Film Review: ‘Frances Ha’


Noah Baumbach’s Frances Ha (2012) sees the US director and indie queen Greta Gerwig team up once again after their successful collaboration on 2010’s Greenberg. This time around, Gerwig has been integral to the scriptwriting process, creating a delightfully twee, metropolitan fairytale about the difficulties of growing up when you’re already fully-grown. Frances (Gerwig) is a 27-year-old aspiring dancer who lives with best friend Sophie (Mickey Sumner) in a cliquey Brooklyn apartment. The pair have been inseparable ever since college, often described by others as being the same person – just with different hair.

However, the girls’ relationship has hit a crossroads, with Sophie moving out to continue her successful career as a publisher. Frances, on the other hand, remains an apprentice at the same dance company she’s interned with since graduation. Finding herself constantly moving from one apartment to the next due to her frail financial position, each step is one further away from the heart of the city, and ultimately a regression back to her youth. Struggling to become a fully-functioning member of society, Frances soon finds her peculiar ways becoming less and less endearing with her fast-maturing friendship circle.

The endearingly sycophantic nature of Frances, with her peculiar eccentricities and indefatigable confidence, makes for a surprisingly lovable protagonist. Her unwavering energy could so easily have become tiresome, yet somehow Gerwig’s ability to inject an infectious degree of charisma and a rare sense of carefree humility into this glaringly gregarious character shows just why she’s so highly regarded amongst the indie film scene. Regardless of whether she’s fawning around on the stage of her dance school, tripping over her words or just making a fool of herself in public (“Ahoy Sexy!”), it’s hard not to embrace Gerwig’s unpredictable penchant for physical comedy and her fun-loving approach to modern life.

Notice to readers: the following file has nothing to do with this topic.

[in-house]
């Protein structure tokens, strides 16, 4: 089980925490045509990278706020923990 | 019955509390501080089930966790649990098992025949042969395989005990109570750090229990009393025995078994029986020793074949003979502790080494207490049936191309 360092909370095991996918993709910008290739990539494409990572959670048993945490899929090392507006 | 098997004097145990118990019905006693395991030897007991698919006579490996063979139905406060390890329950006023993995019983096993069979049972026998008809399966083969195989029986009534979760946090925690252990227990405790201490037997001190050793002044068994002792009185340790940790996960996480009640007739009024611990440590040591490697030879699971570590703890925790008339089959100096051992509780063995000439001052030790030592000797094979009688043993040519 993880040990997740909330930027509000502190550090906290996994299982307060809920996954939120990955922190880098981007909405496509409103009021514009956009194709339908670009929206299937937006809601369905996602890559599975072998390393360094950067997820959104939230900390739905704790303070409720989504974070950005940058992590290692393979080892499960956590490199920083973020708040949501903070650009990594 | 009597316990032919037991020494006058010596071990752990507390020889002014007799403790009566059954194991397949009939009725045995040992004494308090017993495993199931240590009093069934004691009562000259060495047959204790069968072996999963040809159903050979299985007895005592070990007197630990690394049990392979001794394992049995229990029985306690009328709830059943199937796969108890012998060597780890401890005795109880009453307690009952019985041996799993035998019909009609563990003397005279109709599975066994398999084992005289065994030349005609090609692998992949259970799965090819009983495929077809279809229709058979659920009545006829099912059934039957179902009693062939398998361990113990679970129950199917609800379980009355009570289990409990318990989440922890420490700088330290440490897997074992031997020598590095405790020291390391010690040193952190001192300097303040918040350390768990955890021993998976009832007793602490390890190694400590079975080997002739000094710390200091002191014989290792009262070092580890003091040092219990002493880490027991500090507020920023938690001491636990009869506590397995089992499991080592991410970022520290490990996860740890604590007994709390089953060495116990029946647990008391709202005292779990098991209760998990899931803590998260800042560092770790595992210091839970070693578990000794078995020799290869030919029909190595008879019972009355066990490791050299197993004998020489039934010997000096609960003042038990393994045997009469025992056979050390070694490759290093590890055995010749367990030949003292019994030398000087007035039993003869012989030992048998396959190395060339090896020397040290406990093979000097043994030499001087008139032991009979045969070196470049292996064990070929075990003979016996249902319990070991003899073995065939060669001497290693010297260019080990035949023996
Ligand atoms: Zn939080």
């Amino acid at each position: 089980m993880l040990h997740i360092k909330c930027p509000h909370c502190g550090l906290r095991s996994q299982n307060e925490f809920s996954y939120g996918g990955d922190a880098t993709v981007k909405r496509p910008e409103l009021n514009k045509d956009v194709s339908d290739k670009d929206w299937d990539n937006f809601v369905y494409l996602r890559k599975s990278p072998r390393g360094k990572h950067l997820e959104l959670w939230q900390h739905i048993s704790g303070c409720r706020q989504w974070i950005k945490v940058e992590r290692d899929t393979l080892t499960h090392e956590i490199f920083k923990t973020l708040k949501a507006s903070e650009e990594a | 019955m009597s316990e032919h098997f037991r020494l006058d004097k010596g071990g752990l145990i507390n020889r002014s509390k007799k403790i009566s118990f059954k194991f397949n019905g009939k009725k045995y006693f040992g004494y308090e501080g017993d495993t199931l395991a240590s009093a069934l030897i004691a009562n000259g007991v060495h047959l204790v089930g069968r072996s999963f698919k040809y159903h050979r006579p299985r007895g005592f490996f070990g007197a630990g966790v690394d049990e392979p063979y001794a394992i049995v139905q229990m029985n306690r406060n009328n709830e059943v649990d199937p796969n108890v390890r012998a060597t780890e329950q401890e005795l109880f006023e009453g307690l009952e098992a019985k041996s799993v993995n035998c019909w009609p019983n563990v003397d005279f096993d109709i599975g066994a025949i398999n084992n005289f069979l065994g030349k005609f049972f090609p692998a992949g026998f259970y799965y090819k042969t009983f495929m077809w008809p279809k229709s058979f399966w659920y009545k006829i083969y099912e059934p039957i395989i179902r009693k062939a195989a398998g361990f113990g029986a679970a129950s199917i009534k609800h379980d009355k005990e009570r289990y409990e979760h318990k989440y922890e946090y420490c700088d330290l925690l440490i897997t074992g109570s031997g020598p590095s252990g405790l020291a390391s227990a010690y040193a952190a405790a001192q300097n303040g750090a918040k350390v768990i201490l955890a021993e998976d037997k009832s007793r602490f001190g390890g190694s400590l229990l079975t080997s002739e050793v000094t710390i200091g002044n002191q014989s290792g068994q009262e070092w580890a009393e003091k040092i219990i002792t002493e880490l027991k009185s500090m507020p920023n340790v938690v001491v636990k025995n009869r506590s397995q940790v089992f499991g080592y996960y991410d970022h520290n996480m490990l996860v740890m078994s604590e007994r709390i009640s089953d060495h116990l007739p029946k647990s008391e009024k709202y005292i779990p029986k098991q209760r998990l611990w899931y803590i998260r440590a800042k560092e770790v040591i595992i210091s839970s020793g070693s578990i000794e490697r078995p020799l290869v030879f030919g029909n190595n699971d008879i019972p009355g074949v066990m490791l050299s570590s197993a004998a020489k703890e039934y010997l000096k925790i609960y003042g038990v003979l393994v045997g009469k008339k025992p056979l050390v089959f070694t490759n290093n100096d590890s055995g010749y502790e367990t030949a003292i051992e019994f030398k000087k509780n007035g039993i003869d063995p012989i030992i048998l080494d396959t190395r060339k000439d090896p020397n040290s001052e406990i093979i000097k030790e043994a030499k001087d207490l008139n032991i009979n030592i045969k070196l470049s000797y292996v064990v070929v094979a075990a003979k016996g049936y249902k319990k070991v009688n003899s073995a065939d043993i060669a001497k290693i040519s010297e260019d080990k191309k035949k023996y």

A departure from the pompous and downright unlikeable protagonists of his previous films, Baumbach has managed to fashion an impeccable portrait of post-graduate malady. Tumbling gracefully between the low-key aesthetics of mumblecore, as well as the jocularity and intelligence of Whit Stillman (Gerwig starred in his previous outing, Damsels in Distress), Frances Ha also owes more than a slight debt to the liberating films of the French Nouvelle Vague – a fact further emphasised by Frances’ spontaneous, yet disheartening weekend trip to Paris.

A film that both of its co-creators can be incredibly proud of, Baumbach’s Frances Ha has aligned two of America’s most promising independent talents and created perhaps one of the most endearing and affable efforts to have emerged over recent years. Distilling the essence of life into the limited square-footage of a monochrome Manhattan hovel, Baumbach’s latest is a wistful character piece about the pains of entering adulthood in today’s material-driven society.

This review was originally published on 21 June, 2013, as part of our Edinburgh International Film Festival coverage.

Patrick Gamble

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